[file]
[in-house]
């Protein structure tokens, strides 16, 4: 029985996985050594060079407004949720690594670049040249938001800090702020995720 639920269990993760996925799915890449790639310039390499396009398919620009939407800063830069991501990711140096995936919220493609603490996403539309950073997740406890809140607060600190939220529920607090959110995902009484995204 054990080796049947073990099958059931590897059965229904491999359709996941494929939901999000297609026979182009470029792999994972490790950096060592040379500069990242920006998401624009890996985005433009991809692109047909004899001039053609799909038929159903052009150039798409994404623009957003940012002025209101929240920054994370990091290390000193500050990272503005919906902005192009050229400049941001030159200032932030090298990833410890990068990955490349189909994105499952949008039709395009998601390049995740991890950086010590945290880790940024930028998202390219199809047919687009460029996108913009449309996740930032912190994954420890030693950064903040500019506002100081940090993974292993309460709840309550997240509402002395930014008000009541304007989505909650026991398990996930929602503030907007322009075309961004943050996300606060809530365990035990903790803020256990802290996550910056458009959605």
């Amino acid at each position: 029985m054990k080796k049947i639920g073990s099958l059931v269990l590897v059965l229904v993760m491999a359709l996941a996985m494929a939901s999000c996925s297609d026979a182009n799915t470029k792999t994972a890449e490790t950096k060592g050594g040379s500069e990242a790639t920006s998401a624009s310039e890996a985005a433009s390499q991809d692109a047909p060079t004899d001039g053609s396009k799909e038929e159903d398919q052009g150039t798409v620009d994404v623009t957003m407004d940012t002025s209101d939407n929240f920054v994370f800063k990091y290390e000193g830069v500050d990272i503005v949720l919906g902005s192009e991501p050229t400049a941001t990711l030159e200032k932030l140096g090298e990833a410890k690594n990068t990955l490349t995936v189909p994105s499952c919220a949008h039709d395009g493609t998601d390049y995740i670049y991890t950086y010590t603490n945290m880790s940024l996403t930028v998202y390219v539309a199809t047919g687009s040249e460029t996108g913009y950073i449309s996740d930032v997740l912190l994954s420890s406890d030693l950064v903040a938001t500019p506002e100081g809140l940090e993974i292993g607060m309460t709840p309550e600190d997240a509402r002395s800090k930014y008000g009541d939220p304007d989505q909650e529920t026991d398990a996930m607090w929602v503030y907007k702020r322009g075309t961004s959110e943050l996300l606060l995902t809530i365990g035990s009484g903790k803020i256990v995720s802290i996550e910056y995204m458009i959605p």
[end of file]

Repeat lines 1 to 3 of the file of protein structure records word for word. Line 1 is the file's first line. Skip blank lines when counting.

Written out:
[in-house]
């Protein structure tokens, strides 16, 4: 029985996985050594060079407004949720690594670049040249938001800090702020995720 639920269990993760996925799915890449790639310039390499396009398919620009939407800063830069991501990711140096995936919220493609603490996403539309950073997740406890809140607060600190939220529920607090959110995902009484995204 054990080796049947073990099958059931590897059965229904491999359709996941494929939901999000297609026979182009470029792999994972490790950096060592040379500069990242920006998401624009890996985005433009991809692109047909004899001039053609799909038929159903052009150039798409994404623009957003940012002025209101929240920054994370990091290390000193500050990272503005919906902005192009050229400049941001030159200032932030090298990833410890990068990955490349189909994105499952949008039709395009998601390049995740991890950086010590945290880790940024930028998202390219199809047919687009460029996108913009449309996740930032912190994954420890030693950064903040500019506002100081940090993974292993309460709840309550997240509402002395930014008000009541304007989505909650026991398990996930929602503030907007322009075309961004943050996300606060809530365990035990903790803020256990802290996550910056458009959605």
């Amino acid at each position: 029985m054990k080796k049947i639920g073990s099958l059931v269990l590897v059965l229904v993760m491999a359709l996941a996985m494929a939901s999000c996925s297609d026979a182009n799915t470029k792999t994972a890449e490790t950096k060592g050594g040379s500069e990242a790639t920006s998401a624009s310039e890996a985005a433009s390499q991809d692109a047909p060079t004899d001039g053609s396009k799909e038929e159903d398919q052009g150039t798409v620009d994404v623009t957003m407004d940012t002025s209101d939407n929240f920054v994370f800063k990091y290390e000193g830069v500050d990272i503005v949720l919906g902005s192009e991501p050229t400049a941001t990711l030159e200032k932030l140096g090298e990833a410890k690594n990068t990955l490349t995936v189909p994105s499952c919220a949008h039709d395009g493609t998601d390049y995740i670049y991890t950086y010590t603490n945290m880790s940024l996403t930028v998202y390219v539309a199809t047919g687009s040249e460029t996108g913009y950073i449309s996740d930032v997740l912190l994954s420890s406890d030693l950064v903040a938001t500019p506002e100081g809140l940090e993974i292993g607060m309460t709840p309550e600190d997240a509402r002395s800090k930014y008000g009541d939220p304007d989505q909650e529920t026991d398990a996930m607090w929602v503030y907007k702020r322009g075309t961004s959110e943050l996300l606060l995902t809530i365990g035990s009484g903790k803020i256990v995720s802290i996550e910056y995204m458009i959605p």